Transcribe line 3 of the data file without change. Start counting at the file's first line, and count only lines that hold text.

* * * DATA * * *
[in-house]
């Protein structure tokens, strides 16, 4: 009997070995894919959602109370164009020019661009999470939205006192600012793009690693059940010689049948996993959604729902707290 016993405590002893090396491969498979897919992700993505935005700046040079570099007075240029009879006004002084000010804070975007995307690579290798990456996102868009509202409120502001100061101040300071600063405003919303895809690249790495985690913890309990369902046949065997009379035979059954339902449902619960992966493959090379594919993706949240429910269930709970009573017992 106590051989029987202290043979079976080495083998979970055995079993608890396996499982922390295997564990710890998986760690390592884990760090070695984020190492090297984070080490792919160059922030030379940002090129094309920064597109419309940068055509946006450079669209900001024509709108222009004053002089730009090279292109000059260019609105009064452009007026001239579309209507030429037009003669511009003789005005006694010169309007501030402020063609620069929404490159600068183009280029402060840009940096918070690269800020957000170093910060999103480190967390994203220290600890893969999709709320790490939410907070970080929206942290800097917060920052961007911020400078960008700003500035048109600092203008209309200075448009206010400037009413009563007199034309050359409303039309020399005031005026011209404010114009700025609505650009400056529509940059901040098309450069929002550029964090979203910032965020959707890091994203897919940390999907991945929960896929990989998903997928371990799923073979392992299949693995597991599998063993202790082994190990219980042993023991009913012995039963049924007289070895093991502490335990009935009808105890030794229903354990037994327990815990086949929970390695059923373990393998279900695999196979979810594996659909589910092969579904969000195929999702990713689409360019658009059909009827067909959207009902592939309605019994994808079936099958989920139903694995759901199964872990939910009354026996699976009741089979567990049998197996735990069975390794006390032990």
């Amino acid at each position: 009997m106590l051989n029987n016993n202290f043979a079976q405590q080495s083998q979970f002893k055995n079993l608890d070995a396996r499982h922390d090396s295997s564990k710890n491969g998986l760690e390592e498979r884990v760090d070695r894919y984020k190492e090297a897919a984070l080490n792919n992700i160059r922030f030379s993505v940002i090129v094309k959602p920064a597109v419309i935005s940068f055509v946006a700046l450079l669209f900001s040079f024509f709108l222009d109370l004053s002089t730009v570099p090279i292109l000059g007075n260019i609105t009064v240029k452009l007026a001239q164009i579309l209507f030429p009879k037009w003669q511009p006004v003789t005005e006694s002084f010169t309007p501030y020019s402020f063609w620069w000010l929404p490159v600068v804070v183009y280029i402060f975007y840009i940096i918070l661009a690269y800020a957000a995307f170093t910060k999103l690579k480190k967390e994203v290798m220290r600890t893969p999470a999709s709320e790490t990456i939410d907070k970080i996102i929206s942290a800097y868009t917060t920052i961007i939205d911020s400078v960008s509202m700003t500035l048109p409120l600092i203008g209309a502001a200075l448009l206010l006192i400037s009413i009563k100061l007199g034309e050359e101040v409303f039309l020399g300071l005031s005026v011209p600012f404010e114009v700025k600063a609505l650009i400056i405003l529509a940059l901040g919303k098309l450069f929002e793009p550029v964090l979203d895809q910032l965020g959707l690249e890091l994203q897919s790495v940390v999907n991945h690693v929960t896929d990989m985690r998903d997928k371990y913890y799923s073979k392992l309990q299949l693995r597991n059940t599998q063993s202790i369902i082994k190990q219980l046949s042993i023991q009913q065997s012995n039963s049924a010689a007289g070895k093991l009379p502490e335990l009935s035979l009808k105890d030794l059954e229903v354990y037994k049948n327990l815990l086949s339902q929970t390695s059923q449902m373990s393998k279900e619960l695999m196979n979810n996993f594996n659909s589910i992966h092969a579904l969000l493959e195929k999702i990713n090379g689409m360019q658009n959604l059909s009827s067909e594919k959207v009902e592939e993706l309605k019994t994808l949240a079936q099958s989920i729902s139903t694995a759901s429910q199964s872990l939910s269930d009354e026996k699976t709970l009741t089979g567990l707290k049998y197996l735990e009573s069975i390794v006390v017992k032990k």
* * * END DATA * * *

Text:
């Amino acid at each position: 009997m106590l051989n029987n016993n202290f043979a079976q405590q080495s083998q979970f002893k055995n079993l608890d070995a396996r499982h922390d090396s295997s564990k710890n491969g998986l760690e390592e498979r884990v760090d070695r894919y984020k190492e090297a897919a984070l080490n792919n992700i160059r922030f030379s993505v940002i090129v094309k959602p920064a597109v419309i935005s940068f055509v946006a700046l450079l669209f900001s040079f024509f709108l222009d109370l004053s002089t730009v570099p090279i292109l000059g007075n260019i609105t009064v240029k452009l007026a001239q164009i579309l209507f030429p009879k037009w003669q511009p006004v003789t005005e006694s002084f010169t309007p501030y020019s402020f063609w620069w000010l929404p490159v600068v804070v183009y280029i402060f975007y840009i940096i918070l661009a690269y800020a957000a995307f170093t910060k999103l690579k480190k967390e994203v290798m220290r600890t893969p999470a999709s709320e790490t990456i939410d907070k970080i996102i929206s942290a800097y868009t917060t920052i961007i939205d911020s400078v960008s509202m700003t500035l048109p409120l600092i203008g209309a502001a200075l448009l206010l006192i400037s009413i009563k100061l007199g034309e050359e101040v409303f039309l020399g300071l005031s005026v011209p600012f404010e114009v700025k600063a609505l650009i400056i405003l529509a940059l901040g919303k098309l450069f929002e793009p550029v964090l979203d895809q910032l965020g959707l690249e890091l994203q897919s790495v940390v999907n991945h690693v929960t896929d990989m985690r998903d997928k371990y913890y799923s073979k392992l309990q299949l693995r597991n059940t599998q063993s202790i369902i082994k190990q219980l046949s042993i023991q009913q065997s012995n039963s049924a010689a007289g070895k093991l009379p502490e335990l009935s035979l009808k105890d030794l059954e229903v354990y037994k049948n327990l815990l086949s339902q929970t390695s059923q449902m373990s393998k279900e619960l695999m196979n979810n996993f594996n659909s589910i992966h092969a579904l969000l493959e195929k999702i990713n090379g689409m360019q658009n959604l059909s009827s067909e594919k959207v009902e592939e993706l309605k019994t994808l949240a079936q099958s989920i729902s139903t694995a759901s429910q199964s872990l939910s269930d009354e026996k699976t709970l009741t089979g567990l707290k049998y197996l735990e009573s069975i390794v006390v017992k032990k």